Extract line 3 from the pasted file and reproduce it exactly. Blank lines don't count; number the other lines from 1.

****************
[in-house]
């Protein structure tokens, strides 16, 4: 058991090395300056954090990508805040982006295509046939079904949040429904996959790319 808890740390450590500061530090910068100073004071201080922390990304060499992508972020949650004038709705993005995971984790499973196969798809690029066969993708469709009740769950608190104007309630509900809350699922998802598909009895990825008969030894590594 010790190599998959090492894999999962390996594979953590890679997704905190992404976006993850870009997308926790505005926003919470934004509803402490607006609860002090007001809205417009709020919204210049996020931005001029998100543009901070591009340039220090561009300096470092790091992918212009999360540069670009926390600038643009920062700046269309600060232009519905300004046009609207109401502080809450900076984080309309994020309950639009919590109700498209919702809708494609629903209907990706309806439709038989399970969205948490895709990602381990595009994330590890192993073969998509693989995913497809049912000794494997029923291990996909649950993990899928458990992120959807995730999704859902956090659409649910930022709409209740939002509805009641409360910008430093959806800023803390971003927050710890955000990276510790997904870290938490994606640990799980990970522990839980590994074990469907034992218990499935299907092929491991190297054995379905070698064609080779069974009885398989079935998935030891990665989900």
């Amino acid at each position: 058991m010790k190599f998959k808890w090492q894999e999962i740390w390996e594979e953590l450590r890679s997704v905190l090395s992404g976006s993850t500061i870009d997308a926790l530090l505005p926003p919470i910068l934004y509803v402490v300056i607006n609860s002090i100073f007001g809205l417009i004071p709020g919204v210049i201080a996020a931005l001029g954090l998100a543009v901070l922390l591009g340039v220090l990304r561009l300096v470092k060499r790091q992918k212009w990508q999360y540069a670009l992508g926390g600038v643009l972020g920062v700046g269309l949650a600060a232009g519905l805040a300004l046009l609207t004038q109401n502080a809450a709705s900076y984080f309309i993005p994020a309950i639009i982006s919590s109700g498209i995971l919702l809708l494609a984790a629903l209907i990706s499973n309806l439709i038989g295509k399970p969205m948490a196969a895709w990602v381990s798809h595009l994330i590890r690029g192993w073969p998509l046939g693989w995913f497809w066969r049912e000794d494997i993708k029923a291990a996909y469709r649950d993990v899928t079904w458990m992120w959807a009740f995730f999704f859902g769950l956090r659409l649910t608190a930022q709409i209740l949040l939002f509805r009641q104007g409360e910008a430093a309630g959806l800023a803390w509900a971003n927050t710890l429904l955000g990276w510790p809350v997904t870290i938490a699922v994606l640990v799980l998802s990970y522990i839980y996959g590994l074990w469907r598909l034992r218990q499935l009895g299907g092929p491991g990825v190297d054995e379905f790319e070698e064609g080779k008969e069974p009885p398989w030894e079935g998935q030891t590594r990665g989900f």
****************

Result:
């Amino acid at each position: 058991m010790k190599f998959k808890w090492q894999e999962i740390w390996e594979e953590l450590r890679s997704v905190l090395s992404g976006s993850t500061i870009d997308a926790l530090l505005p926003p919470i910068l934004y509803v402490v300056i607006n609860s002090i100073f007001g809205l417009i004071p709020g919204v210049i201080a996020a931005l001029g954090l998100a543009v901070l922390l591009g340039v220090l990304r561009l300096v470092k060499r790091q992918k212009w990508q999360y540069a670009l992508g926390g600038v643009l972020g920062v700046g269309l949650a600060a232009g519905l805040a300004l046009l609207t004038q109401n502080a809450a709705s900076y984080f309309i993005p994020a309950i639009i982006s919590s109700g498209i995971l919702l809708l494609a984790a629903l209907i990706s499973n309806l439709i038989g295509k399970p969205m948490a196969a895709w990602v381990s798809h595009l994330i590890r690029g192993w073969p998509l046939g693989w995913f497809w066969r049912e000794d494997i993708k029923a291990a996909y469709r649950d993990v899928t079904w458990m992120w959807a009740f995730f999704f859902g769950l956090r659409l649910t608190a930022q709409i209740l949040l939002f509805r009641q104007g409360e910008a430093a309630g959806l800023a803390w509900a971003n927050t710890l429904l955000g990276w510790p809350v997904t870290i938490a699922v994606l640990v799980l998802s990970y522990i839980y996959g590994l074990w469907r598909l034992r218990q499935l009895g299907g092929p491991g990825v190297d054995e379905f790319e070698e064609g080779k008969e069974p009885p398989w030894e079935g998935q030891t590594r990665g989900f």